The Asus Transformer Mini (T102HA-D4-GR) is an entry-level detachable-hybrid Windows tablet that comes with useful accessories, like a keyboard cover and a pressure-sensitive stylus, that cost extra with some other tablets. It doesn’t have the most powerful processor, but it still gets full marks on usability, screen quality, local storage, and battery life. It’s an ideal second PC to have around the house when you simply want to watch Netflix in bed or quickly edit Office documents while travelling light.
Design and Features
The Transformer Mini T102HA has a magnesium-aluminum alloy and glass body. The matte silver colour of the back panel matches the grey keyboard cover, though a bright orange cover is an option if you want a splash of colour. The system measures 0.5 by 10.2 by 6.7 inches (HWD), so its compact frame won’t be too bulky if you’re stowing it in a small bag or carrying it around the house. It weighs 1.18 pounds alone and 1.75 pounds with the keyboard cover connected. A fabric loop is built into the keyboard cover, so you can clip the included stylus to the tablet.
As with the Microsoft Surface tablets, the T102HA’s removable keyboard cover uses a pogo plug connector to carry its signals to the tablet, and a two-stage magnetic latch tilts the non-backlit keyboard up into a comfortable typing position. The cover is easily removable, but strong enough that you can hold up the tablet by it. The chiclet-style keys have good travel, but they’re tiny (like those on a mid-2000s netbook) and close together, and some are oddly shaped (the right Shift key is tiny and the Fn key is oddly placed by the arrow keys); this makes touch typing less accurate than on the Surface 3 or on larger tablets. It’s good for occasional text entry, but I wouldn’t want to type a novel manuscript on it. The one-piece touchpad works fine for the most part, but there is a bit of lag when you first touch it. A keyboard cover is a bit less stable than the clamshell-style body of the Asus Transformer Book T100HA, our last top pick, but the tablet form factor favours portability over typing comfort in any case.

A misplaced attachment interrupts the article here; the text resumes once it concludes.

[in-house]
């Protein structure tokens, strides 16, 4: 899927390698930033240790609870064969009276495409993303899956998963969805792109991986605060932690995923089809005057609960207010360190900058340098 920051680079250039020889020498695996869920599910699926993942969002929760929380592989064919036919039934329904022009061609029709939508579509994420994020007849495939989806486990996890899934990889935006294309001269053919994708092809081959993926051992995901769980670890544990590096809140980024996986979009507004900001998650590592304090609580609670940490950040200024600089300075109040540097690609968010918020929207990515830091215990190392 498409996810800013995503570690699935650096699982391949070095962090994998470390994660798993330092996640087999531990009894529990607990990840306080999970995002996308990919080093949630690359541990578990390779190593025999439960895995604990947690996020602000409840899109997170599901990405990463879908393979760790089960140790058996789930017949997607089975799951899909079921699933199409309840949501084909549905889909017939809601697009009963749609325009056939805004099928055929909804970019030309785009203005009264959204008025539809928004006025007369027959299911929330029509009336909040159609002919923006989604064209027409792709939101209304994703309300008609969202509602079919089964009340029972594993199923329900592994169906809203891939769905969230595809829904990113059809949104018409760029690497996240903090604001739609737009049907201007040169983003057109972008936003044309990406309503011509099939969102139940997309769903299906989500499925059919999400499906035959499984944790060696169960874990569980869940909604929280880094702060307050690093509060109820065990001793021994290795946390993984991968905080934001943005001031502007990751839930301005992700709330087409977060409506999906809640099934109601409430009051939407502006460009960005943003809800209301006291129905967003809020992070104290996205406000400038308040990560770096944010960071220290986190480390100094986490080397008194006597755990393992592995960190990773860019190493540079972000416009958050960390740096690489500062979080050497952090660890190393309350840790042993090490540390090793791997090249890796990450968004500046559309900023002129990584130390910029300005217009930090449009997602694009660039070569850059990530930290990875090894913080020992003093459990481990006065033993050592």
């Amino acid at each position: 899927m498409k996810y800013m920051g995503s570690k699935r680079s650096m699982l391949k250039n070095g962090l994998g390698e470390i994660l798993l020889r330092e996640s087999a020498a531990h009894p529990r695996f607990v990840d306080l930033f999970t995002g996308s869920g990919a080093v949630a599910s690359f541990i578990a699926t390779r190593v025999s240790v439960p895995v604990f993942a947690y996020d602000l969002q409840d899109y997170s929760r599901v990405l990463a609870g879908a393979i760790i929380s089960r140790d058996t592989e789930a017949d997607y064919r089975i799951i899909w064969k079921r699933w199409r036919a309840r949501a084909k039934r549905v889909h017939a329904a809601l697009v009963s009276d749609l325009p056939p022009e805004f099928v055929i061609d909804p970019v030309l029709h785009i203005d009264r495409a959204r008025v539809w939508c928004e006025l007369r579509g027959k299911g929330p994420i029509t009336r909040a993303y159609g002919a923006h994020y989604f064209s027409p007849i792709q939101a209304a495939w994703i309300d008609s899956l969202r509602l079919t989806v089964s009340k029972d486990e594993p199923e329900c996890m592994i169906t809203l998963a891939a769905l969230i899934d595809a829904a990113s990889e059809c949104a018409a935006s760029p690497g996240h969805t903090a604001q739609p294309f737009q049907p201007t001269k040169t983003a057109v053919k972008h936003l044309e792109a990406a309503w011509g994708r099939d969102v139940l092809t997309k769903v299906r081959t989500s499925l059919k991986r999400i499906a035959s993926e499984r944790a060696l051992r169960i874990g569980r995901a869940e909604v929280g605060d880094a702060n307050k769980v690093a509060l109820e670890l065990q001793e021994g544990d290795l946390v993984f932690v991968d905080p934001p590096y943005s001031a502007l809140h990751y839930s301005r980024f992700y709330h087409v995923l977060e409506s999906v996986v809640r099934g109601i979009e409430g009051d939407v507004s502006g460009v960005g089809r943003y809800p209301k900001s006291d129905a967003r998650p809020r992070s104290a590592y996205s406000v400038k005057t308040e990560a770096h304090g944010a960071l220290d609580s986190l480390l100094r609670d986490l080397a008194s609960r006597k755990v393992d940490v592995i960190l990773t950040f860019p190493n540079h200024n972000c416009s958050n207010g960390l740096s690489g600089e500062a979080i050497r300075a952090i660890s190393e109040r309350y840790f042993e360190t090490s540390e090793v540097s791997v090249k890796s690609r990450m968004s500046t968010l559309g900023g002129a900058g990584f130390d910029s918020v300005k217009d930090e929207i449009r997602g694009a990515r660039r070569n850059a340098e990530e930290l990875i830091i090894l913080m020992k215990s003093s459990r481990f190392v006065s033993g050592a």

Like the Surface 3 and its pricier stablemate, the Microsoft Surface Pro 4, the T102HA has a kickstand that swings out of the back panel. It can stop at a wide range of angles, from straight up to an almost horizontal lean. The kickstand is a rather thin panel of metal, but you can’t knock the usability when you’re watching a video or typing a document into the included copy of Microsoft Office Mobile (which comprises Word, Excel, PowerPoint, and OneNote).
The 10.1-inch screen has a 1,280-by-800 resolution, which is common for 10-inch or smaller tablets. The aspect ratio is 16:10, which means that 720p and 1080p videos will have to be scaled down and letterboxed. The screen is bright, rated at 400 units, so you can easily see images in a well-lit room. Colours pop, too, making Netflix or YouTube videos look good. The stereo speakers on the sides of the tablet body are loud and clear; they should fill a medium-size room with music or movie audio.